I whip my horse, trying to flank him. He’s close enough I can see the wrinkles at the corners of his eyes, an experienced buzkashi player. We race at full speed through scrub brush, dodging knots of exposed roots. I glance over my shoulder at the riders closing in. I see his whip lift high in the air, and my back muscles involuntarily clench as I anticipate the blow.

Instead, I feel a wave of pressure and my pony hunches as shrapnel from the landmine we triggered hits her. I hear the other rider’s horse go down, screaming in pain.

I don’t look behind me as I canter over and drop the carcass in the scoring circle.

K: Wait, this game is fuckin’ REAL? The Afghan landmine is a fantastic twist to what is already an incredibly strong story that grabbed me from the opening sentence. This story gave me a level of immersion that no other story gave me, which is an impressive feat since I’d never even heard of Buzkashi before I read it. Excellent. GOLD

Pete – So yeah, I had to stop reading in the middle of this to go look up what exactly Buzkashi was. 15 minutes later, I have only a vague idea of exactly what it’s all about, but of course the game is only part of what’s going on here, anyway. The imagery used throughout is excellent, and the payoff – with the mine detonating, and the protagonist seeing the suffering of his opponent as merely an opening to succeed – is jolting, but effective. GOLD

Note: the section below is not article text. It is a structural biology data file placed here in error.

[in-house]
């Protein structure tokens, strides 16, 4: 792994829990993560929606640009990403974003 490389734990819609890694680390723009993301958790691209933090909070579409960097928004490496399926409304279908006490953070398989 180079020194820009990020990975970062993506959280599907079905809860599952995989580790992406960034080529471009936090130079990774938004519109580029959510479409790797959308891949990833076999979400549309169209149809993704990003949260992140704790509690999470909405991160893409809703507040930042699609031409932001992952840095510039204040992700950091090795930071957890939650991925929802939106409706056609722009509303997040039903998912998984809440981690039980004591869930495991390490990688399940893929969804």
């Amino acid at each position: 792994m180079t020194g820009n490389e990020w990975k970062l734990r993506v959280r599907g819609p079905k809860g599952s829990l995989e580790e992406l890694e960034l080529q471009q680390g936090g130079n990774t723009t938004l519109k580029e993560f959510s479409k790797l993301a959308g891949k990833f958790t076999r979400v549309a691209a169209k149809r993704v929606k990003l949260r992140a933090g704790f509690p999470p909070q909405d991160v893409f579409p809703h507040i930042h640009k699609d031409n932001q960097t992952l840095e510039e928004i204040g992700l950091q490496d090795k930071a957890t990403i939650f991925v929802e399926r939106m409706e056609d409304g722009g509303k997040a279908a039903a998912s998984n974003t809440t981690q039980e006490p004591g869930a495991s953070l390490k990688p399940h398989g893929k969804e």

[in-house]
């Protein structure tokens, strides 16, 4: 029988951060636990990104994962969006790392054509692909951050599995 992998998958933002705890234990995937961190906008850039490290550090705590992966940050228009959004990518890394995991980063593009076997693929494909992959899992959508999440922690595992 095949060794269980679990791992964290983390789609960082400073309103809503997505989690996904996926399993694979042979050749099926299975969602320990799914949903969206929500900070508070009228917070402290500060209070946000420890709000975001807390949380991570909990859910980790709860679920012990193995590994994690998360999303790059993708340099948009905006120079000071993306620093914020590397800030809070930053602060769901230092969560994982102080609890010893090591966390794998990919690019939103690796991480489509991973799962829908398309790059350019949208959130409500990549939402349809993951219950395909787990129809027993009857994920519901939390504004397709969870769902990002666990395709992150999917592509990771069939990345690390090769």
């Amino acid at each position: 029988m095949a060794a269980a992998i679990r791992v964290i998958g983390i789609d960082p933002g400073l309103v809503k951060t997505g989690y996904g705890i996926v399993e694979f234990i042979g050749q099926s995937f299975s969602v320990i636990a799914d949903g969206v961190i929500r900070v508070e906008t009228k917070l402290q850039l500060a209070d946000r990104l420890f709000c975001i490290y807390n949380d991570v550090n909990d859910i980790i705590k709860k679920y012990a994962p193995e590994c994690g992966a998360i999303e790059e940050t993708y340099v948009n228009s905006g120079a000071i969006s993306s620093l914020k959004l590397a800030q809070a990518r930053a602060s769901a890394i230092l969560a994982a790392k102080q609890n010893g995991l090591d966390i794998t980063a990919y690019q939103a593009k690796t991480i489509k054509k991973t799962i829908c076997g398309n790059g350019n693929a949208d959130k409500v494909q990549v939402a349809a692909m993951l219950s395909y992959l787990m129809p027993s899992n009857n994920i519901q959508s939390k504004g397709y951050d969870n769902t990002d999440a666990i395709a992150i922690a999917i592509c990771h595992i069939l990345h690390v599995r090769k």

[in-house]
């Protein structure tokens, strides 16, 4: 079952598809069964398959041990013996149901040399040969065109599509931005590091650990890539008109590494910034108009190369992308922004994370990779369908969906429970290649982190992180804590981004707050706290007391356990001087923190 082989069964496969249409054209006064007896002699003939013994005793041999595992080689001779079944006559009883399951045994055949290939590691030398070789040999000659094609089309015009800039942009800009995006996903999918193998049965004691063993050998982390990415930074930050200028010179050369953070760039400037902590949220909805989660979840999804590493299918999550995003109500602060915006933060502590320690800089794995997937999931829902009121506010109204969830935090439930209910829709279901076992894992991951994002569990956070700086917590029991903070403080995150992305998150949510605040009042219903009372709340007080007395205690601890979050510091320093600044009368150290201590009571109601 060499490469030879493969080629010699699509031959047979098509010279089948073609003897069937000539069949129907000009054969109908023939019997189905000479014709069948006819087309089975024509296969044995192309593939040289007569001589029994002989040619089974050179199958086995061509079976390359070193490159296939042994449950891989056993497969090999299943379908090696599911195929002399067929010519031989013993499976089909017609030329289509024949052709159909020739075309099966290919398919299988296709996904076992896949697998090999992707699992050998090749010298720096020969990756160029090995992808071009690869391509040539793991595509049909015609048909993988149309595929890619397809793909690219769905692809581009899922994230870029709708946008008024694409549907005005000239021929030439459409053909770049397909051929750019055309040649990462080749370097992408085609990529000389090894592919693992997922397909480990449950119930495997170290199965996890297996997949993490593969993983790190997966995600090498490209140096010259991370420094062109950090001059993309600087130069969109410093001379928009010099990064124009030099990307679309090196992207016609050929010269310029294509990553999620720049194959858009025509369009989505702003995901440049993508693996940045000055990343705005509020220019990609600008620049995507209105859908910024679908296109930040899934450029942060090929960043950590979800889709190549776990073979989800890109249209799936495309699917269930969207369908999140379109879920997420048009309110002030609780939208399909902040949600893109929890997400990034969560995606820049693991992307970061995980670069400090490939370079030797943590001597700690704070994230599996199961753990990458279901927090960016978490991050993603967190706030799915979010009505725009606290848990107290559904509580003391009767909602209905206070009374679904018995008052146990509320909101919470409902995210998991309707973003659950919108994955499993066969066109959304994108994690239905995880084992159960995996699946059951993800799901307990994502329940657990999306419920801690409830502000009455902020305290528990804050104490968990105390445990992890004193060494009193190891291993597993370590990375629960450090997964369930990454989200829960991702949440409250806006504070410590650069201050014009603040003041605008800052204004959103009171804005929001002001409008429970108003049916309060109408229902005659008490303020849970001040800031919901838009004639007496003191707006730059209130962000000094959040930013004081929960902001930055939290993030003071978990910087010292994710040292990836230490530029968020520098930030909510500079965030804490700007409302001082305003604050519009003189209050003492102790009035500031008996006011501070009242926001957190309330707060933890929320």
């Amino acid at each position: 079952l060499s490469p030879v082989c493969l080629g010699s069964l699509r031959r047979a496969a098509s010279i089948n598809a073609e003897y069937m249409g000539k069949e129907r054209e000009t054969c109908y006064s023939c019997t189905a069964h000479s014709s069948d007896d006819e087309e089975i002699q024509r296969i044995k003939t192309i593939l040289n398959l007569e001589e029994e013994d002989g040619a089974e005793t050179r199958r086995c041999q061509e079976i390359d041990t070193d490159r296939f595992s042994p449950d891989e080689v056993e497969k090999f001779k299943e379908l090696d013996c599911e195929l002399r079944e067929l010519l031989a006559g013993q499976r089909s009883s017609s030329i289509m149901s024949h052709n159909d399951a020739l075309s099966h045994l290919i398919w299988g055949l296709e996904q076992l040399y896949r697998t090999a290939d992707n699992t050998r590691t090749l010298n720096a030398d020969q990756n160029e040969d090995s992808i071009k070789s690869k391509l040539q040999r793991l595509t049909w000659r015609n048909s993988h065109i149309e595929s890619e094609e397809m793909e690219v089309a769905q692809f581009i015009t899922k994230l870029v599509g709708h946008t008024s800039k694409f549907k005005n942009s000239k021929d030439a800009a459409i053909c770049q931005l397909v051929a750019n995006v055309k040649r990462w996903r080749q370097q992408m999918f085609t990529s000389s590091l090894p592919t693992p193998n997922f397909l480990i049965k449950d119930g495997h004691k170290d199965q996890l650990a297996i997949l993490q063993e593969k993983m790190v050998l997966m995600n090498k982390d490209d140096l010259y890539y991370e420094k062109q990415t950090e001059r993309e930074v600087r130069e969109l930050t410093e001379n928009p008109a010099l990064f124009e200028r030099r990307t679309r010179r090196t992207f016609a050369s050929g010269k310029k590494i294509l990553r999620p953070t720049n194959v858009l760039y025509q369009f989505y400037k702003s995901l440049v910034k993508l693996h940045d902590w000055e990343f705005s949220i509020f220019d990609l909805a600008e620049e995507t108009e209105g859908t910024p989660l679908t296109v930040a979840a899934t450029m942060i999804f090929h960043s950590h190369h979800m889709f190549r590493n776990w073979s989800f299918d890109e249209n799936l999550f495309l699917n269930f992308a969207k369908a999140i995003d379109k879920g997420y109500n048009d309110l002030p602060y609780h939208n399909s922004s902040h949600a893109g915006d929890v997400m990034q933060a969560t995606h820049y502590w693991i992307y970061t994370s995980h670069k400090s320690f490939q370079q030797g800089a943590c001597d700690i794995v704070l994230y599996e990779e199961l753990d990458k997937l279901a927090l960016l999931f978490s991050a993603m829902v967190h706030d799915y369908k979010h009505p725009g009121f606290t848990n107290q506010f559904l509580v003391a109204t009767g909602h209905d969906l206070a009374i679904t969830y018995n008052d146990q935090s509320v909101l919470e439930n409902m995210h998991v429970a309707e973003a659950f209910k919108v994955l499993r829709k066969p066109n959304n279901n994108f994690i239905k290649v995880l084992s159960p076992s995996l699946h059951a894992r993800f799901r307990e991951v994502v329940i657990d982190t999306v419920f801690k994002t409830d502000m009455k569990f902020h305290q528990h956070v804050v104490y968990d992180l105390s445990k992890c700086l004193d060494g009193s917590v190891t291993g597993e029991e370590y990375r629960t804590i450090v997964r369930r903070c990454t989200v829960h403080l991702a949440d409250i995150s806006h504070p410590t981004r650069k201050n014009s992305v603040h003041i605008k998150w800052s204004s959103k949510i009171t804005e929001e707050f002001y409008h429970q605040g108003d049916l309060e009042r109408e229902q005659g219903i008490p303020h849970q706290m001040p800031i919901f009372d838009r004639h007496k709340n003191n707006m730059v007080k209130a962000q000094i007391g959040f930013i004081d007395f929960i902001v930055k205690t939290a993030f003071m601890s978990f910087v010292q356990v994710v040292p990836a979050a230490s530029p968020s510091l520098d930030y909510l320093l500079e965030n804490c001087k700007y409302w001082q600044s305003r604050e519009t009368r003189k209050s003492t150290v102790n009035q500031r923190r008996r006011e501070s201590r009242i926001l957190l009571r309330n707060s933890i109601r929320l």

There ya go, friends – the first of sixteen challenges are in the can. Congratulations to David Larson and Bret Highum, who both pulled off ten-point weeks to jump out to an insurmountable lead!!!!11!1!

The next challenge, due Monday night at 9pm (many players said a slightly later time would make a big difference for them (but still, note that this is in JUST TWO DAYS)): Write a story that takes place entirely in prison. It can be about the cops or even the janitors, if you want. Also, you can expand it to be anywhere that people are incarcerated for actual or perceived wrongdoing.  200 word limit.

The spreadsheet is updated.

Cheers, Prosers. (Actually, I should probably have a different catchphrase for this. I’ll take suggestions!)